A man sits in a fishing boat while traveling along the Mekong River in Nong Khai province in Thailand. Concern is growing among environmentalists over plans by Laos to build a new dam on the river. (Photo: AFP)
The government of Laos has shrugged off concerns voiced by environmentalists and is pressing ahead with the construction of yet another large hydroelectric dam on the Mekong River.
Laos completed two dams on the Mekong last year, including the 1,285-megawatt Xayaburi Dam, a controversial project on the lower Mekong that has been slammed by environmentalists.
The small communist nation’s leaders have now signaled their eagerness to proceed with the construction of yet another dam, a 1,400-megawatt construction in Luang Prabang province. It will be the country’s largest dam on the beleaguered river.
The impoverished nation’s government sees hydropower as a key part of economic development by seeking to export around 20,000 megawatts of electricity by 2030 to its wealthier neighbors China and Thailand.
Yet Thailand, Cambodia and Vietnam have all raised concerns about the planned new dam, with their governments calling for a six-month consultation process to evaluate its environmental impacts.
Hydroelectric dams constructed by China and Laos in recent years have irreversibly changed the flow of the iconic river downstream, triggering the prospects of an environmental catastrophe.
Millions of farmers and fishermen depend on the Mekong for their livelihoods. The continued construction of dams is likely to deal a blow to their traditional ways of life along the river that makes its way from China to Vietnam via four other nations, experts have warned.
Last year the river’s water level dropped to historic lows and its color changed from its normal brown to light blue as the amount of ecologically vital sediments diminished in the water.
Yet the Lao and Chinese governments have dismissed environmental concerns, attributing changes in the water’s flow, level and color to droughts.
Environmentalists say that Laos has been building its dams without proper consultation.
“[There has not been] meaningful debate about impacts or problems that may arise from these hydropower projects,” said Pianporn Deetes, a Thai environmentalist who works for non-profit organization International Rivers. “So the questions raised by people, NGOs and governments have never received a proper reply.”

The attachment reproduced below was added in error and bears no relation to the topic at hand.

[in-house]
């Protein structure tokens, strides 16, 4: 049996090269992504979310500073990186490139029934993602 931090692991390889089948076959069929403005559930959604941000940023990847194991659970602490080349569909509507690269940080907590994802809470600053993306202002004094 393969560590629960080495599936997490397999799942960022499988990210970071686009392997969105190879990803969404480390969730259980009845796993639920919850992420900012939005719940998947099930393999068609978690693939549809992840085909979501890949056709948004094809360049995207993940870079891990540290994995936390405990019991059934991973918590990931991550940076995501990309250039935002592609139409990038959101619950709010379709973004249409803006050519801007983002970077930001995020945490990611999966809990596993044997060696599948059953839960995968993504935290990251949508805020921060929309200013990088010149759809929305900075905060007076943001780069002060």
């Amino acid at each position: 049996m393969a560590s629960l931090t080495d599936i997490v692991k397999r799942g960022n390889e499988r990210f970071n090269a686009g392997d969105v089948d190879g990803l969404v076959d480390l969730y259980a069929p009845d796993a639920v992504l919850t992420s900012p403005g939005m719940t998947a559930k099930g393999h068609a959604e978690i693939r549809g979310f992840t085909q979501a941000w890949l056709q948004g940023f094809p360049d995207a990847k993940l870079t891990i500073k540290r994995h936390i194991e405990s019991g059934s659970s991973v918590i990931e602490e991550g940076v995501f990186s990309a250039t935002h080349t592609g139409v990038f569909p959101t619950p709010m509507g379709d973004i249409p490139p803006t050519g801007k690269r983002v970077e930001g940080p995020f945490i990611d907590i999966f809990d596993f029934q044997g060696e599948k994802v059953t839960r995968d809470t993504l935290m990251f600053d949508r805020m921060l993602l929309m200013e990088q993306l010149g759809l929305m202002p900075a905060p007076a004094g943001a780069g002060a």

Save the Mekong, a coalition of NGOs and experts, has called for Laos’ latest dam project to be scrapped altogether, saying its environmental harm would far outweigh its economic benefits in the Lower Mekong Basin.
“Now is the time to cancel the Mekong mainstream dams permanently and prioritize sustainable and equitable energy options and pathways that respect the rights of communities,” the group said last month.
The worst-affected victims of rampant dam construction by Laos and China, which has built several large dams upriver and is planning several more, are economically disadvantaged communities, including ethnic minorities, along the 4,350-kilometer river, which originates in the Tibetan highlands.
As the reservoirs of the myriad dams upriver hoard river water upstream, farming and fishing communities downstream experience increasingly severe water shortages, especially during the dry season and prolonged droughts. Climate change is exacerbating the problem.
“Thailand and other countries in the region are bracing for serious water shortages over the next several months, while Vietnam faces the greatest threat in the coming years as lower water levels and sediment flow in the Mekong combine with rising sea levels and salination that will devastate its vast, agriculturally rich Mekong River delta,” the Center for Strategic and International Studies, a US think tank, explains in a report.
Some 100 million people rely directly on the Mekong in six nations. Yet in the past decade alone an estimated 1.7 million people have left the Mekong Delta in Vietnam largely as a result of increased poverty and diminishing economic prospects owing to a changing environment.
In addition, experts warn, the storied biodiversity of the Mekong is also at grave risk, with many of the river’s more than 850 fish species facing increased threats.